They sip gas, but sometimes belch

The lighter weight and smaller engines of motorcycles have allowed them to get better gas mileage than cars for decades. Priuses and other hybrids are finally catching up to the 50+ mpg that many motorcycles get, and have gotten for a while. Heck, the indestructible Kawasaki KLR650 � the Swiss Army knife of motorcycles � which has been around since 1987 and has remained mostly unchanged until 2008, has always been able to eke out upwards of 50 mpg from its 650cc single-cylinder engine. Just like cars and trucks, motorcycles come in every shape and size, and some do better in the mpg category than others. But, even Harleys � for as loud and obnoxious as they can be � get significantly better gas mileage than most cars on the road.
Though two-wheeled transportation generally gets great mileage and produce little CO2 thanks to their small engines, sadly, many motorbikes and scooters emit more hydrocarbons and nitrogen oxides than cars. Part of the problem here is that regulation has not forced motorcycle makers to keep up with their auto making counterparts. A report published in 2006 showed how motorcycles emit more of these global warming gases per Km (the authors are from Switzerland) than cars. There are a couple caveats about the report. The motorcycle data is an average of 8 scooters and motorcycles; some have two-stroke engines and others have cleaner burning four-stroke engines, and some were quite old and worn at the time of the testing. Anyone who�s piloted a lawnmower knows that two-stroke engines, especially older ones, spew evil into the air.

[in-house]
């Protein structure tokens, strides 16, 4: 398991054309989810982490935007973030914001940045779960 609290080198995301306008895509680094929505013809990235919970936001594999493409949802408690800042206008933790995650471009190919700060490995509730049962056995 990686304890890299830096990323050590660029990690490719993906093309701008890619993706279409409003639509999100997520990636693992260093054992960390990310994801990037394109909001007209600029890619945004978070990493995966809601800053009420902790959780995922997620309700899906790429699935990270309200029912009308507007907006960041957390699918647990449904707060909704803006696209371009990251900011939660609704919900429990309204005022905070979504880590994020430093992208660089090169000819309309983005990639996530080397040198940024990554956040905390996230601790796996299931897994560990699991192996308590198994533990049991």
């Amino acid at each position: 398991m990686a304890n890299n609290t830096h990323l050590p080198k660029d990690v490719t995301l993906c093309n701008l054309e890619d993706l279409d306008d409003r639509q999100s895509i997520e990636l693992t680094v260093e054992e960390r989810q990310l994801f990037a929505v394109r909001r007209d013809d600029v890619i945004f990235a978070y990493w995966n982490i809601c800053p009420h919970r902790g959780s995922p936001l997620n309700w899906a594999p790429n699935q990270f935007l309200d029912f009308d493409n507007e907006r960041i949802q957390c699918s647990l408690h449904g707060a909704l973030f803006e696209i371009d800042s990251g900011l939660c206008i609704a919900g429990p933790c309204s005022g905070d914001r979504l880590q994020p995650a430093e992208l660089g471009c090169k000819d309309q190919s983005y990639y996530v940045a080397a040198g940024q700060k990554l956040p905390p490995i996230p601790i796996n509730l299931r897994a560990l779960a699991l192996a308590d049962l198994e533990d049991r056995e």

New motorcycles and scooters have already improved significantly compared to the older ones tested in the study. Europe is already in the middle of timetable which is significantly cleaning up motorcycle and scooter exhaust. In a recent study by France�s government, motorcycles which comply with Euro3 standards use less gas, produce less CO2 and total greenhouse gases than cars which meet the more recent Euro4 standards (here and here).
Then there�s the real world advantage that motorcycles and scooters provide over autos. In urban areas, motorcycles and scooters provide for a quicker trip on average from any A to B. Two wheels are often able to scoot right through most urban gridlock situations, and take far less time to park compared to cars (or Ford Excursions) once B is reached. Simple math: Less time with the engine running equals less pollution.
As you may have guessed, regulation in the US is far behind Europe. In 2010, the EPA is going to largely align federal emission standards for motorcycles with California�s regs.
I don�t want to toot my own motorbike horn, but my ride is 1996 BMW R1100RS which is actually quite good - even by today�s standards - in the emissions department. It�s fuel-injected two-cylinder with a catalytic converter and has modern engine performance measuring doohickeys like O2 sensors. Not bad for a more-than-decade old motorbike. Economically speaking, not bad for me either, considering it cost me less than 1/5 the price of a Prius. Though, a Prius is nice on a rainy day.

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